PM on Call: Parsing JSON Email Attachments


Welcome to a new feature on my blog called “PM on Call”. So why this feature? I am a big fan of Gary Vaynerchuk and he has a saying “Document, don’t create”.  The idea being is that people can surcome to paralysis by analysis by always trying to think of clever ways to create good content. But, what better way to create good content, than to make it real! And that, is the focus of this feature.

Microsoft has been transparent about how it uses DevOps internally. In the words of Application Development Manager, Justin Wendlandt: The reason why DevOps is a focus for most companies today is because of the complexity in orchestrating tasks between developers, infrastructure engineers and operations teams. That pain used to be absorbed by organizations “throwing it over the wall” and making it someone else’s problem. In a healthy DevOps organization, it becomes everyone’s problem.

Within this spirit, the PMs on the Microsoft Flow team go through a daily on-call rotation which has multiple benefits:

  • Gets us closer to the problems that both internal and external customers are facing.
  • Allows us to understand some of the challenges that our engineering team are encountering so that we can design experiences that both delight our customers and increase operational efficiencies when developing the product.
  • Forces PMs to get out of Ivory Towers

The purpose of this series on my blog is to share some of the challenges that we encounter as PMs and share the resolution with a broader audience.  While there may be some internal use cases that can’t be described here, where possible, I will share these solutions (without exposing customer data) in an effort to scale this knowledge.  Chances are, if another customer (internal or external) is struggling with a problem, others will as well.  And what better opportuintiy to “Document, don’t create” than sharing real-world knowledge with the Flow community.

Problem

A recent request that I encountered was a customer who was receiving a JSON file, via email attachment, but could not parse the data and insert the data into a database, more specifically the Common Data Service. The original flow looked like the following: 

  • First, we start with an email trigger.

Email

  • Next we set up a Parse Json action and add a sample of our JSON data

Parse

  • When we select an output from previous steps, we want to select our Attachment Content. As a result, an Apply to each loop will be added since there is a possibility more than 1 attachment may exist.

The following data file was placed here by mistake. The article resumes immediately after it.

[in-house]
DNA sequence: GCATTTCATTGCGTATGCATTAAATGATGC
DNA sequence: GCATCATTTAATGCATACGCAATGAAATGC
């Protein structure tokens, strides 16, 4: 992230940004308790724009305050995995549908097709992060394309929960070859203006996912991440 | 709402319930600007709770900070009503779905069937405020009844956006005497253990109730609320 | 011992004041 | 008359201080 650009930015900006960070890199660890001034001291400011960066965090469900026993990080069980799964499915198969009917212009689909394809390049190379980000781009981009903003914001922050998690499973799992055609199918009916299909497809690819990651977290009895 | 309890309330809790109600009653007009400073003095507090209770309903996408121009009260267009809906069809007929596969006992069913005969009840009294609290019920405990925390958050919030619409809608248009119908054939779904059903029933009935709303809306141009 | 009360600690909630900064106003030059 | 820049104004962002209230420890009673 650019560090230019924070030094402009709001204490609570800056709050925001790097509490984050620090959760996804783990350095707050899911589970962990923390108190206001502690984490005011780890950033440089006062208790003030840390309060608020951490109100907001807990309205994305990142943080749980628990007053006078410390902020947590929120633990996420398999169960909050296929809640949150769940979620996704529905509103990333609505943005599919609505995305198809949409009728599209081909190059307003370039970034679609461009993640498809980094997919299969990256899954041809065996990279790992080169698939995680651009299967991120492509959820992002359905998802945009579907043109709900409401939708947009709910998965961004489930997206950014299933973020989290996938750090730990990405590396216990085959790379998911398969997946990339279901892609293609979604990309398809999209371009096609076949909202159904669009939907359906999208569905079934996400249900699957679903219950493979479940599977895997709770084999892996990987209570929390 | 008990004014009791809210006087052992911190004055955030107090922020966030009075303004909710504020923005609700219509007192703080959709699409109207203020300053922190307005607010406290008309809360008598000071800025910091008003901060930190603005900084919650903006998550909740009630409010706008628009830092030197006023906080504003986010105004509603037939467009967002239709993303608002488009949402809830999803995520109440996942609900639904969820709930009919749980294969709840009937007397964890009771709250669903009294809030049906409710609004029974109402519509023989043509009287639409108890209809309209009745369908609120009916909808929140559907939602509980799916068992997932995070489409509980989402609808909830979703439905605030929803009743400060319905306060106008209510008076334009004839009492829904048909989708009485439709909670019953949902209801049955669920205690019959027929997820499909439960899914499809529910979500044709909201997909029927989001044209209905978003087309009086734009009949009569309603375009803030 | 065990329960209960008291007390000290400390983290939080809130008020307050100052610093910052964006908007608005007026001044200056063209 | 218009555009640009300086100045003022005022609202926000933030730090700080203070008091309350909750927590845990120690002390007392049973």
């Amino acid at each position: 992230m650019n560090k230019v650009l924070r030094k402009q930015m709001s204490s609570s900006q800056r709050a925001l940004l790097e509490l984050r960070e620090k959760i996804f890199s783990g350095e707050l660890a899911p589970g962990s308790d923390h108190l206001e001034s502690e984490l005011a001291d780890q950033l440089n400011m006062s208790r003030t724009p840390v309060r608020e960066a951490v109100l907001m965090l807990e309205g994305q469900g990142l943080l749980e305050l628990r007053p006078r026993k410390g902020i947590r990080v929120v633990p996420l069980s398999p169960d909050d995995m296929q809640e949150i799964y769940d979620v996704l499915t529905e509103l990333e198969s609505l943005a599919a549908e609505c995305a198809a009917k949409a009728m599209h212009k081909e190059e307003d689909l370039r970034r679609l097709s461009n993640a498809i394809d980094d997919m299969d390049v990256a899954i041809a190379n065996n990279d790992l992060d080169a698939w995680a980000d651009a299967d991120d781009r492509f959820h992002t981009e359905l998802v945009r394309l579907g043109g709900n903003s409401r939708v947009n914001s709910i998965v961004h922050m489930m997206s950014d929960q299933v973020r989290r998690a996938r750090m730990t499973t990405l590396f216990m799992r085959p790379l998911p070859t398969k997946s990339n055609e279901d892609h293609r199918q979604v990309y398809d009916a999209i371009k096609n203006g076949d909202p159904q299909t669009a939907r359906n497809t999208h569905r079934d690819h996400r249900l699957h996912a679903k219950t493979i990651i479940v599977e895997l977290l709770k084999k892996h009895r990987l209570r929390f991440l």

Attachments

  • Let’s now send in a sample email to see if we can successfully parse the data.

emailTest

  • When the email is received and we try to parse the JSON attachment, we get the following error: InvalidJSON. The ‘content’ property of actions of type ‘ParseJson’ must be valid JSON.

ParseError

Solution

  • If we look at the documentation for the Outlook Connector, we will discover that our Content property is of type byte. But, when we try to parse the JSON in our Parse JSON action, it is expecting JSON.

AttachmentContent

  • In order to address this problem we will use an expression to perform a conversion for us. The solution is to use base64ToString(item()?[‘ContentBytes’]) expression.  In case you are asking yourself, what is base64? It is “a group of similar binary-to-text encoding schemes that represent binary data in an ASCII string format by translating it into a radix-64 representation.”  By specifying item()?[‘ContentBytes’] we are instructing the Logic Apps engine to get the current item in our attachment array and retrieve the ContentBytes property (the raw data of our attachment) and pass it into the base64ToString expression.

Conversion

  • If we resubmit our original email message, we will now have a positive result and can successfully parse our JSON.  We can then use it in downstream actions to update databases, or whatever system we want to connect to.

Output

Known Issue

  • Now, if you return back to the expression, you may notice that the base64ToString expression is missing and you only see “Content”. Rest assured the statement is still there.  If you export your Flow and look at the underlying JSON, you will see it there.

definition

  • This issue has been reported to our engineering team.

Conclusion

I hope you enjoyed the first installment of PM on Call.  While the cadence will not be fixed, I will do my best to update my blog with more solutions whenever possible.

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